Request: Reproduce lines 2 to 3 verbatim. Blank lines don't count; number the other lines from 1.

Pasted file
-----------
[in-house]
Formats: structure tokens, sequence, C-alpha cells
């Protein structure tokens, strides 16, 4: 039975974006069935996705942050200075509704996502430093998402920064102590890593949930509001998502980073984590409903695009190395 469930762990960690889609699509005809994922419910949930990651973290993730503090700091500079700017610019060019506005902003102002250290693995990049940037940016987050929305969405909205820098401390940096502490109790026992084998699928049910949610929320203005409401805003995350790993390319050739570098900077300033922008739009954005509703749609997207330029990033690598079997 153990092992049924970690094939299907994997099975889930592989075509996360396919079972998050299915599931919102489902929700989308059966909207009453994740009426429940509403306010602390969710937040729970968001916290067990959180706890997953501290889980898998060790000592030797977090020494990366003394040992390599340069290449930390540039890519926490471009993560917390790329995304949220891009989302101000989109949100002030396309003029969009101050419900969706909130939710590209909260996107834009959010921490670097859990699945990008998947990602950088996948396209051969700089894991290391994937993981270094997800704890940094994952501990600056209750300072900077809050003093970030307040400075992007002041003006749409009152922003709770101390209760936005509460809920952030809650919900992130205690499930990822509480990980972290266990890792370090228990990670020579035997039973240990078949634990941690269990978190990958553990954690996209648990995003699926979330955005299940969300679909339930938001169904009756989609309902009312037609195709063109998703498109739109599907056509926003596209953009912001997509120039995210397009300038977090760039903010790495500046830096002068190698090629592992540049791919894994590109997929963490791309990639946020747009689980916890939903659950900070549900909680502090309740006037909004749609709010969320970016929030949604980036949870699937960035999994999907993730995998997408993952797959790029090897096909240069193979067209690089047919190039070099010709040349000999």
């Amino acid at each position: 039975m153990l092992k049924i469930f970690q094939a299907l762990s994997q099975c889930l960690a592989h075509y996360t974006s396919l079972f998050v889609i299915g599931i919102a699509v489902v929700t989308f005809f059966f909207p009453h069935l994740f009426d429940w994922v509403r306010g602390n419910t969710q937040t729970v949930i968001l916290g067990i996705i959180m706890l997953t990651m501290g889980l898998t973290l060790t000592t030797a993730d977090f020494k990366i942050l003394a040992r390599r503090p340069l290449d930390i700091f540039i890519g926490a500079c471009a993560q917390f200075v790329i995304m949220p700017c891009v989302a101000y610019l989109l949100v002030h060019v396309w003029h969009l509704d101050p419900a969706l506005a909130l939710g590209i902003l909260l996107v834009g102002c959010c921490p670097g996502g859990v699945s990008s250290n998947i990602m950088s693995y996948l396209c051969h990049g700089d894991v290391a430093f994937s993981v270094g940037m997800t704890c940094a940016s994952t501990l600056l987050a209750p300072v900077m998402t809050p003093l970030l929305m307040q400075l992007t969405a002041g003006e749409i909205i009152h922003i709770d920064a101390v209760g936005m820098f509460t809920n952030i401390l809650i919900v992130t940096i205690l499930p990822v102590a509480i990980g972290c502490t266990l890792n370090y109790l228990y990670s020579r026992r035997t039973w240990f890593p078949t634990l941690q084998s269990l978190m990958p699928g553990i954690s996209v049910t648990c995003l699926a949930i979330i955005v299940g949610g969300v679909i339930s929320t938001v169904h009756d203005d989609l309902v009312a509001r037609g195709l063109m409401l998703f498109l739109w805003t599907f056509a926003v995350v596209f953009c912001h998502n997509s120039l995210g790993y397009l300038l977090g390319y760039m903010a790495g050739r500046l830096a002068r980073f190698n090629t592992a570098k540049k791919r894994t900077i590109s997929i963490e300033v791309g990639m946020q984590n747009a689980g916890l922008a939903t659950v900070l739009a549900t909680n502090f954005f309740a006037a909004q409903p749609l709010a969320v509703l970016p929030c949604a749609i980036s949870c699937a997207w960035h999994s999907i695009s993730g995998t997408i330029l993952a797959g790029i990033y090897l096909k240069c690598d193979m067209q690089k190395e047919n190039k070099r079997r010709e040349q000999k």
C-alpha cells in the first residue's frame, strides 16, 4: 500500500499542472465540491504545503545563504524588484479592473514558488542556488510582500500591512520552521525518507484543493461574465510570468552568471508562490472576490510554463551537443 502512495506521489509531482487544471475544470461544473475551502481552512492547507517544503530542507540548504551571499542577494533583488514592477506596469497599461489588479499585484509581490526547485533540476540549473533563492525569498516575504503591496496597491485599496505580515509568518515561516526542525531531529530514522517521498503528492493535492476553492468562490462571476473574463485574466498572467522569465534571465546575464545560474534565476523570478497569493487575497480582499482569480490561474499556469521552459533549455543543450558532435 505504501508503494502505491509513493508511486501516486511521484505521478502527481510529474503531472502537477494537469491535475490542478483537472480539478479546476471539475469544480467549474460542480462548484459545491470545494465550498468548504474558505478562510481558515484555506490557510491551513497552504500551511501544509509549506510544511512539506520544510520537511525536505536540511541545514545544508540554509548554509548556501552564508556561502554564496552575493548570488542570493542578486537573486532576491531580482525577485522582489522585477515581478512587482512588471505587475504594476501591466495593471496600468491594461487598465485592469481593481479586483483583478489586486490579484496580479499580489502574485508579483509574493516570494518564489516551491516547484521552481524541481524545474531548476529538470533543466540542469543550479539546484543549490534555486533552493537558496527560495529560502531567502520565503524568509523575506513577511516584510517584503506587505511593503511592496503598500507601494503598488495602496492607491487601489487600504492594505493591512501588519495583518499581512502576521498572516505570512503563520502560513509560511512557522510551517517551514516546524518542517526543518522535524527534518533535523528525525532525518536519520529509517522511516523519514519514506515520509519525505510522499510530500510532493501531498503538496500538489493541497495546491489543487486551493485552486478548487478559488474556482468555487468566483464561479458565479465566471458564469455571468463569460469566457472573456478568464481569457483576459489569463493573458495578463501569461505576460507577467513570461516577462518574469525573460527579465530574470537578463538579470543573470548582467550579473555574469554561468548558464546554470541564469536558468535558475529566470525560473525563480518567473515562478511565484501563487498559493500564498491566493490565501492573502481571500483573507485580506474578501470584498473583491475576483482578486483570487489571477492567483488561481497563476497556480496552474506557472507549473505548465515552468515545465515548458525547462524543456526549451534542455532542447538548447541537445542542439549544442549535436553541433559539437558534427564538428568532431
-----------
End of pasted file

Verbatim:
Formats: structure tokens, sequence, C-alpha cells
């Protein structure tokens, strides 16, 4: 039975974006069935996705942050200075509704996502430093998402920064102590890593949930509001998502980073984590409903695009190395 469930762990960690889609699509005809994922419910949930990651973290993730503090700091500079700017610019060019506005902003102002250290693995990049940037940016987050929305969405909205820098401390940096502490109790026992084998699928049910949610929320203005409401805003995350790993390319050739570098900077300033922008739009954005509703749609997207330029990033690598079997 153990092992049924970690094939299907994997099975889930592989075509996360396919079972998050299915599931919102489902929700989308059966909207009453994740009426429940509403306010602390969710937040729970968001916290067990959180706890997953501290889980898998060790000592030797977090020494990366003394040992390599340069290449930390540039890519926490471009993560917390790329995304949220891009989302101000989109949100002030396309003029969009101050419900969706909130939710590209909260996107834009959010921490670097859990699945990008998947990602950088996948396209051969700089894991290391994937993981270094997800704890940094994952501990600056209750300072900077809050003093970030307040400075992007002041003006749409009152922003709770101390209760936005509460809920952030809650919900992130205690499930990822509480990980972290266990890792370090228990990670020579035997039973240990078949634990941690269990978190990958553990954690996209648990995003699926979330955005299940969300679909339930938001169904009756989609309902009312037609195709063109998703498109739109599907056509926003596209953009912001997509120039995210397009300038977090760039903010790495500046830096002068190698090629592992540049791919894994590109997929963490791309990639946020747009689980916890939903659950900070549900909680502090309740006037909004749609709010969320970016929030949604980036949870699937960035999994999907993730995998997408993952797959790029090897096909240069193979067209690089047919190039070099010709040349000999």